by the hydrophobic intercalation of the guests themselves. For instance, the LDH interlayers can accommodate excess amounts of stearate ions over the anion exchangeable capacity (AEC) to form a closely packed bilayer structure so that the intercalated stearate ions are present independent of the AEC of the LDH [32,33]. On the basis of our previous study, LDH showed good promise for the anisotropical accommodation of two long alkyl-chained anionic surfactants, e.g., dicetylphosphate (DCP). DCP bilayer vesicles synthesized by making use of their self-assembling properties can provide interesting reaction fields since their bilayers show anisotropic characteristics. Moreover, the cis–trans photoisomerization of the stilbene-type chromophores inside the vesicles exhibit unique photoresponsive behavior [34–38]. A clarification of the conformational structure of such hybrids incorporating molecularly assembling DCP within LDH clay interlayers is vital for an understanding of their interactions with organic chromophores for nanoscale organic–inorganic hybrid systems as well as for novel photochemical applications not only in vesicle matrices but also in solid state systems. In the present work, we report on a structural investigation of DCP/LDH hybrids with spatially packed bilayers composed of DCP ions within the LDH interlayers, using

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X-ray diffraction, scanning electron microscopy, thermogravimetry, and differential thermal analyses.

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were dispersed in 5 ml H2 O and vigorously stirred magnetically at room temperature for 3 h, filtrated, and dried for 3 h in vacuo to obtain a rehydrated powder sample.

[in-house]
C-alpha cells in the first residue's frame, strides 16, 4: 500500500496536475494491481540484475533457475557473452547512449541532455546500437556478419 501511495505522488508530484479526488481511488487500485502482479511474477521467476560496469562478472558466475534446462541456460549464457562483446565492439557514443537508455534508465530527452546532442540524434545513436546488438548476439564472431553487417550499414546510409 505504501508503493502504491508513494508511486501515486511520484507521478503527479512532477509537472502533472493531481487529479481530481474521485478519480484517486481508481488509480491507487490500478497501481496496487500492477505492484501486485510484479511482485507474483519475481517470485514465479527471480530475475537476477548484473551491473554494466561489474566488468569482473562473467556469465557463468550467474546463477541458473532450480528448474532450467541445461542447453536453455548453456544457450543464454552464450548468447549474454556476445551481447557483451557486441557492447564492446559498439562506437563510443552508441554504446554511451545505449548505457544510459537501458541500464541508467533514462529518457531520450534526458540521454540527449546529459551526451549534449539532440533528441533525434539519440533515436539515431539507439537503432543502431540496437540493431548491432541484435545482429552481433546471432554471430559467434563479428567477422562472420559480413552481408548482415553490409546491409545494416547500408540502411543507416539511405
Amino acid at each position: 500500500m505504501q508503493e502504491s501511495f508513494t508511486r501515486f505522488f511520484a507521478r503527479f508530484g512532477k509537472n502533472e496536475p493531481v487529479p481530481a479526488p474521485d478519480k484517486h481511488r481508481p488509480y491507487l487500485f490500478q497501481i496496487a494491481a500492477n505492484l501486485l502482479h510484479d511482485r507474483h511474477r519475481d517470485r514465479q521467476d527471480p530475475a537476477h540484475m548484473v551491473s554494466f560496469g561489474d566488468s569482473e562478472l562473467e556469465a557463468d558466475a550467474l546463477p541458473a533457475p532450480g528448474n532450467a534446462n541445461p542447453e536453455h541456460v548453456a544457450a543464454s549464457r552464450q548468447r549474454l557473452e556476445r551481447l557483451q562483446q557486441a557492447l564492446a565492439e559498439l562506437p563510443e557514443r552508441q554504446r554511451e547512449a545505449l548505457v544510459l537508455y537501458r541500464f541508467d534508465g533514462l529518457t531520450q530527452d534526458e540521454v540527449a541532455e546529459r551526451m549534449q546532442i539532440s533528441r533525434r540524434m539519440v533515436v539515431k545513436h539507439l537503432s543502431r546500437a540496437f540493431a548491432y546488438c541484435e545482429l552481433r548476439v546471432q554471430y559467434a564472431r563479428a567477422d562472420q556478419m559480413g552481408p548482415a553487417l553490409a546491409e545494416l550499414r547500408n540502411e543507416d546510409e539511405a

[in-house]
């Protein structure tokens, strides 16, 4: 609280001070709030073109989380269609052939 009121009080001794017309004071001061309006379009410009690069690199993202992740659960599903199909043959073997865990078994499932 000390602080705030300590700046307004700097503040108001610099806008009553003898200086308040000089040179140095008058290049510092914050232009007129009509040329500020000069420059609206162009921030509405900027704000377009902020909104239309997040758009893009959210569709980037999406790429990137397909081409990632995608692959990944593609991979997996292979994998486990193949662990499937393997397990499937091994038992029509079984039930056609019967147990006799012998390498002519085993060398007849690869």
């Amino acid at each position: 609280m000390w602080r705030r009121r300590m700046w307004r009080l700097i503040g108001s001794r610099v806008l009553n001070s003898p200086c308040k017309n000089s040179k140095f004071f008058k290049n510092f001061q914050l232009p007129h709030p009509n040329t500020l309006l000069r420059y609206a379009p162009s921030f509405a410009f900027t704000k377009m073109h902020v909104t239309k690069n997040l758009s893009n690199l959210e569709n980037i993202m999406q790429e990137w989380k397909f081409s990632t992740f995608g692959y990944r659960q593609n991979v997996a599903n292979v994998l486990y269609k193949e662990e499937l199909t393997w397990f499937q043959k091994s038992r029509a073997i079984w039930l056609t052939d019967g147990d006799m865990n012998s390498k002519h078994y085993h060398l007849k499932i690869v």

2. Materials and methods 3. Results and discussions 2.1. Synthesis of the dicetylphosphate/LDH hybrid DCP sodium salt was obtained by the addition of an equimolar amount of sodium methoxide in methanol, condensation by solvent evaporation, and then drying in vacuo for 3 h. An aqueous suspension of the DCP sodium salt (5 mmol dm−3 ) was prepared as a stock solution. Forty-eight milliliters of the suspension including an amount of DCP corresponding to 150% AEC was added to 45.7 mg of LDH, and the solution was stirred magnetically for 1 day at 5 ◦ C. The resulting hybrid precipitate was filtrated and washed with ethanol and then dried in vacuo for 3 h to yield the DCP/LDH hybrid white powder samples. 2.2. X-ray diffraction analysis of the DCP/LDH hybrid Powder X-ray diffraction analysis (XRD) of the DCP/ LDH hybrid was carried out with a Rigaku RINT-2100 XRD apparatus operating at 40 kV and 40 mA and equipped with a Rigaku CN2173C3 goniometer set at 1.54 Å with Ni-filtered CuKα radiation and a Rigaku PTC-20A temperature controller. The XRD patterns were measured in the 2θ/θ mode within a 2θ range of 1.5◦ –10◦ and a scan rate of 1◦ min−1 . The interlayer distance was calculated by the averaged d value measured by a series of reflection peaks assigned to the bilayer DCP/LDH hybrid. The morphology of the DCP/LDH hybrid cast film was investigated with a JEOL JSM-6300 SEM apparatus. Twodimensional XRD diffraction analysis of the oriented hybrid film was carried out with a Rigaku R-AXIS IV XRD apparatus operating at 60 kV and 40 mA, and equipped with Ni-filtered CuKα radiation using a Rigaku imaging plate detector, as detailed in the supporting information section.